Scientist 3D printed a Star Trek USS Voyager spaceship that is smaller than the width of a human hair.

Scientists at Leiden University in the Netherlands have created a 3D-printed version of Star Trek's USS Voyager spaceship that measures a ultra-tiny 15 um (micrometers) long. By comparison, the width of a human hair is 50 um. The USS Voyager spaceship is so tiny, it can only be viewed through a microscope! Microswimmers Scientists create microscopic models so they can study "microswimmers". Microswimmers are important because they will one day lead to tiny swimming robots that can be turned loose in the human body to repair tiny injuries or deliver drugs to a precise location inside the body. Because they are so tiny, microswimmers face a variety of challenges that scientists must solve. For instance, their small size and shape means they are impacted by the fluid's viscosity

Meet the new Atlas robot and see how well it reacts to bullying

Boston Dynamics continues to blow us away with its amazingly lifelike robots and such is the case with the newest version of the Atlas robot. Atlas is a humanoid robot made by Boston Dynamics (the makers of the ever-popular BigDog military robot). Atlas can walk on two legs and use its “arms” to lift, carry, and climb (and maybe one day, fight back against robot bullies).  Atlas is even sophisticated enough to adjust and navigate through tight, cluttered places. Atlas features 28 hydraulically-actuated degrees of freedom and a sensor head with cameras and a laser range finer (LIDAR). It stands 5 feet 9 inches and weighs 180 pounds (compared to its 330-pound predecessor, that’s lightweight). There are several Atlas robots being manufactured. Check out the video below

Join the movement – stop the abuse of robot dogs!

  Regular visitors to Reeko’s Mad Scientist Lab know Reeko loves robots. In fact, he’s pretty much fanatical about Boston Robotics’ four-legged dog robots (fanatical enough that some of us are beginning to worry). Check out the amazing video below which features a public service announcement call-to-action to stop the abuse of robot dogs.  Join the movement! #stoprobotdogabuse   Funny video–stop robot dog abuse   Weighing in at 160 pounds, these wonderful robot dogs are able to run, climb stairs, jog next to its owner, and even recover its balance after being kicked! The robotic dog uses cameras and sensors to help it navigate over rough, uneven terrain. It can recognize humans and other robotic dogs and we think, but are not totally sure, that it can even pee on

Forget throwing stuff at it while you flee – this robot can catch anything you throw at it

When the robot invasion starts (when robots take over the world and enslave the human race), proper robot self-defense is going to be difficult – especially now that we find out we can’t throw rocks, furniture, or small children at them while we flee. You see, this amazing robot can catch anything you throw at it. The armature of this robotic arm has four fingers and a three-jointed hand that can react at a blazing 5/100ths of a second. The software on this EPFL-developed robot allows it to be “taught” how to catch by a human. A human moves the robot’s arm around manually until it “learns” how to catch the object. Then the robot uses its camera-based tracking system, which tracks trajectory, speed, and rotation of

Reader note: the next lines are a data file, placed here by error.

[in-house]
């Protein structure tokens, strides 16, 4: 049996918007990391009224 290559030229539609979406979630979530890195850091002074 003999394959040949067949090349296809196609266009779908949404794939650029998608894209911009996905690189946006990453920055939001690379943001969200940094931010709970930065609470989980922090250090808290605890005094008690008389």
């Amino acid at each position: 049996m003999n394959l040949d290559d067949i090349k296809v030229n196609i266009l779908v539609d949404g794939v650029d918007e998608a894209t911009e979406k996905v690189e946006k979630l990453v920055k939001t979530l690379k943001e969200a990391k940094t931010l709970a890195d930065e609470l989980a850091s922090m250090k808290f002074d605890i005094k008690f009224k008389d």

ASIMO (the robot) has learned some new amazing tricks!

ASIMO is a remarkable humanoid robot built by Honda that  looks a bit like a kid in a spacesuit.  He is often shown off at trade shows in order to convince people that robots will not revolt and take over the world. So far, ASIMO can run (meaning he can chase you down!), climb stairs (meaning there’s nowhere you can hide!) and screw the lid off of a bottle (meaning he can twist your neck!). And he can kick a soccer ball and dance. What ASIMO can do Scientists at Honda started making the ASIMO robot in 1986 and have been working on him for over 25 years. They began by teaching him how to listen to commands and slowly added new features over time. Today, ASIMO

Scientists replace man’s lost arm with robotic drumming arm – meet the world’s first human-cyborg drummer!

No replacement for a lost body part is going to be as good as the original (at least not yet), but in special cases, such as with professional drummer Jason Barnes, scientists can come pretty close. Jason lost his arm after an accident at his job and afterward found that, although he could still play his drums, it just wasn't quite the same as before. Jason had long dreamt of being accepted to the Atlanta Institute of Music and despite his unfortunate accident, refused to give up his dream of being a professional drummer. After talking to a few friends about his problem, he was put in touch with the Atlanta Institute of Music and Media who set to work on not only getting Jason back

Robotics, Robots, and how they’ll take over the world

[sc:commonscripts] In simple terms, a robot is a mechanical device that is intended to do the work a human would normally do. Robots can be as simple as a mechanical arm that helps assemble cars in a car assembly plant, or as complicated as a two-legged mechanical robot that looks very much like a real person. Robots are getting more and more sophisticated each day. The robot above is named ASIMO. He was created by Honda and is a little over 4 feet tall. He can walk and even run on two legs. Asimo can recognize moving objects flying through the air. He can recognize people’s faces and greet them by name. He can distinguish sounds and “hear” too. Asimo, like most robots, is made possible